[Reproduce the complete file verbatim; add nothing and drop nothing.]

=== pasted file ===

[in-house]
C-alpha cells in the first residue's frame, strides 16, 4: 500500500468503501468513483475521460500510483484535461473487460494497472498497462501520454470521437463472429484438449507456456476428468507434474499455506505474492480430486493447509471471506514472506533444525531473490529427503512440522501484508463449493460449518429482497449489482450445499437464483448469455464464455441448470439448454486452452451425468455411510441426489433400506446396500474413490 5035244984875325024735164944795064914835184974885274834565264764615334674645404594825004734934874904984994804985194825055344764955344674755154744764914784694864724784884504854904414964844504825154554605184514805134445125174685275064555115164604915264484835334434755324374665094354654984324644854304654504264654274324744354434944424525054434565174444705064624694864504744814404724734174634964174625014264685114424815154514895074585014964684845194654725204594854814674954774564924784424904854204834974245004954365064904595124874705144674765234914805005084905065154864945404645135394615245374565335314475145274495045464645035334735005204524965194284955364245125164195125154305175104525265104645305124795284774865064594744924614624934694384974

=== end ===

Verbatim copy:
[in-house]
C-alpha cells in the first residue's frame, strides 16, 4: 500500500468503501468513483475521460500510483484535461473487460494497472498497462501520454470521437463472429484438449507456456476428468507434474499455506505474492480430486493447509471471506514472506533444525531473490529427503512440522501484508463449493460449518429482497449489482450445499437464483448469455464464455441448470439448454486452452451425468455411510441426489433400506446396500474413490 5035244984875325024735164944795064914835184974885274834565264764615334674645404594825004734934874904984994804985194825055344764955344674755154744764914784694864724784884504854904414964844504825154554605184514805134445125174685275064555115164604915264484835334434755324374665094354654984324644854304654504264654274324744354434944424525054434565174444705064624694864504744814404724734174634964174625014264685114424815154514895074585014964684845194654725204594854814674954774564924784424904854204834974245004954365064904595124874705144674765234914805005084905065154864945404645135394615245374565335314475145274495045464645035334735005204524965194284955364245125164195125154305175104525265104645305124795284774865064594744924614624934694384974